Early Origins of the Shamborn family
Warwickshire at Sambourn, formerly spelled Sambourne, a hamlet and civil parish in the parish of Coughton and including Evesham Abbey. The name literally means "sandy stream" derived from the Old English "sand" + "burna" CITATION[CLOSE]
Mills, A.D., Dictionary of English Place-Names. Oxford: Oxford University Press, 1991. Print. (ISBN 0-19-869156-4)
The earliest reference to Sambourne is in 714 when it was listed as being given by Egwin Bishop of Worcester to the monastery at Evesham upon its foundation. Years later the Domesday Book CITATION[CLOSE]
By the seventeenth century, Sambourne was one of the earliest centers of the local needle-making industry, By the late 1800s, the village contained 662 residents and comprised 2,200 acres. Today, the village has 1,805 residents as of 2001 and is now largely agricultural.
One of the first records of the family was Peter de Samborne who was listed in Somerset in Kirby's Quest temp. 1 Edward III. CITATION[CLOSE]
Early History of the Shamborn family
Another 183 words (13 lines of text) covering the years 1327, 1577 and 1601 are included under the topic Early Shamborn History in all our PDF Extended History products and printed products wherever possible.
Shamborn Spelling Variations
spelling variations. This is largely due to the fact that Old and Middle English lacked any spelling rules when Norman French was introduced in the 11th century. The languages of the English courts at that time were French and Latin. These various languages mixed quite freely in the evolving social milieu. The final element of this mix is that medieval scribes spelled words according to their sounds rather than any definite rules, so a name was often spelled in as many different ways as the number of documents it appeared in. The name was spelled Sambourne, Sambourn, Sanborn, Sanbounre, Sanborne, Samborn, Samburn, Sanburn, Sandborn, Sandorne, Sanbourne, Sandbourn, Samburne, Sandburn, Sandburne and many more.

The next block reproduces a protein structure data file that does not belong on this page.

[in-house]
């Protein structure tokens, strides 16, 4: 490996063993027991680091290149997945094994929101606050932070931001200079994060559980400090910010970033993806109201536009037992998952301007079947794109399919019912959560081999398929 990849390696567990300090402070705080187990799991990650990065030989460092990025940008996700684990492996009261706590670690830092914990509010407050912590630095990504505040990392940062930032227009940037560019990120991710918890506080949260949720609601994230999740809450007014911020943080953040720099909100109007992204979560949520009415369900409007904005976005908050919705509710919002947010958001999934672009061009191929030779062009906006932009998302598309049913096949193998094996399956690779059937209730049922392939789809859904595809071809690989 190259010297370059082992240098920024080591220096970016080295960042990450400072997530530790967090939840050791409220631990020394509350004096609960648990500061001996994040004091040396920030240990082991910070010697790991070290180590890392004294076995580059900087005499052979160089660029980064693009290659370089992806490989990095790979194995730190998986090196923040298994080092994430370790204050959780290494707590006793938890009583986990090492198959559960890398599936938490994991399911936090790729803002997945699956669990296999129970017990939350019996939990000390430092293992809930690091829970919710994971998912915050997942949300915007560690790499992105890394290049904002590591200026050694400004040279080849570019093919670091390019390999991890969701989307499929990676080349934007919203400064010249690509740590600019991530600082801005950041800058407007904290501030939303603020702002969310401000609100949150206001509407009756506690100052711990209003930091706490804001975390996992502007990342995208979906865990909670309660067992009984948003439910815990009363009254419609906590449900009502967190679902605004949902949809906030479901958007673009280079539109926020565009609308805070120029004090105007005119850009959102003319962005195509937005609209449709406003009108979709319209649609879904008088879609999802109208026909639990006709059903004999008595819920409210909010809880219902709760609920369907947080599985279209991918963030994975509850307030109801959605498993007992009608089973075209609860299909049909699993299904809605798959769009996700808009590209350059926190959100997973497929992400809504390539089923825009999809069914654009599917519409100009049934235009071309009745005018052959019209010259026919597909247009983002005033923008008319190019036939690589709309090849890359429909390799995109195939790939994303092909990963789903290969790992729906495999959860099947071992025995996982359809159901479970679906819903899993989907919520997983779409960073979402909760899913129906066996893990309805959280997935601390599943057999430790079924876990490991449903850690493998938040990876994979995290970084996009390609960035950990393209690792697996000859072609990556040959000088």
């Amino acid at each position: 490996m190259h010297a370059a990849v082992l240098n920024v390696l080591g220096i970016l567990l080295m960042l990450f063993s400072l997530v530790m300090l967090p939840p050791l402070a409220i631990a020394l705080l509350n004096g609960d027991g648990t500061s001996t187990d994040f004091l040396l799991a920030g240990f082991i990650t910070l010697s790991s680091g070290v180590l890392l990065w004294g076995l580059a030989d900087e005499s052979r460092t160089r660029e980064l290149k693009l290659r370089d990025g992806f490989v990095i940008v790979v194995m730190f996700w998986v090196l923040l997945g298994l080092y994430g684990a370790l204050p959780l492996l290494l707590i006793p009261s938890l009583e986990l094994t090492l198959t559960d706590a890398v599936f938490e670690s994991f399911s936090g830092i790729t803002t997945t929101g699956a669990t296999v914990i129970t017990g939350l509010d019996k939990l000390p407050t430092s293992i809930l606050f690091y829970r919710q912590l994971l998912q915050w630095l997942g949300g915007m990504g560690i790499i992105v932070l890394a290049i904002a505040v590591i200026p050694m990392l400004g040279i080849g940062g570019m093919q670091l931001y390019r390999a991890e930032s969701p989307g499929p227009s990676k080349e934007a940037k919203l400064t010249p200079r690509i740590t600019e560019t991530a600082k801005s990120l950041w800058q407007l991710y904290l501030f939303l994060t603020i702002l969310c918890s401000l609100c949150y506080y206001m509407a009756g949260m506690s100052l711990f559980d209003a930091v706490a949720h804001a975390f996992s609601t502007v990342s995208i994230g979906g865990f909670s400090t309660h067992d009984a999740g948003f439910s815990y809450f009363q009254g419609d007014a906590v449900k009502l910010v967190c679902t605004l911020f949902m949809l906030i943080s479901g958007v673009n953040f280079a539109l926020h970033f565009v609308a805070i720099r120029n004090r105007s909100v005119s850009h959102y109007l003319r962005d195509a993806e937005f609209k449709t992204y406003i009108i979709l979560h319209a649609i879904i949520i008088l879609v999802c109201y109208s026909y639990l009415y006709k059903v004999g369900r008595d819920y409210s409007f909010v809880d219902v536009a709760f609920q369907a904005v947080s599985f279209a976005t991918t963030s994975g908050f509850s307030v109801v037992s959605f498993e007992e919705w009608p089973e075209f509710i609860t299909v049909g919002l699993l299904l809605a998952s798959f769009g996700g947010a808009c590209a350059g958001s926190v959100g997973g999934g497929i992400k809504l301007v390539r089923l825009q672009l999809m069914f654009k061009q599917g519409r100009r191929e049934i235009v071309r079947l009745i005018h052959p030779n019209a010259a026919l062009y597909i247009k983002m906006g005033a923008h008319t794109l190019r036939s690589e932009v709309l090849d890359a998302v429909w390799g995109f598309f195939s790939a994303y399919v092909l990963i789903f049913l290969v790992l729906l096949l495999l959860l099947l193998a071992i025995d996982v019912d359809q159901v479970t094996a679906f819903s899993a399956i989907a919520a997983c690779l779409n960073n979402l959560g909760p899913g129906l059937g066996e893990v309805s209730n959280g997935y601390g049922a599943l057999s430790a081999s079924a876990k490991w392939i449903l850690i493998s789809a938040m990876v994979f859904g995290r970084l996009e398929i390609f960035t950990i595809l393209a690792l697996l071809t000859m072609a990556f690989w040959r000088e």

Early Notables of the Shamborn family (pre 1700)
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Migration of the Shamborn family to the New World and Oceana
Because of the political and religious discontent in England, families began to migrate abroad in enormous numbers. Faced with persecution and starvation at home, the open frontiers and generally less oppressive social environment of the New World seemed tantalizing indeed to many English people. The trip was difficult, and not all made it unscathed, but many of those who did get to Canada and the United States made important contributions to the young nations in which they settled. Some of the first North American settlers with Shamborn name or one of its variants: John and William Samborne (sometimes spelt Sanborn) and their grandfather, the Reverend. Stephen Bachiler of Hampton, who all settled in Boston in 1632.
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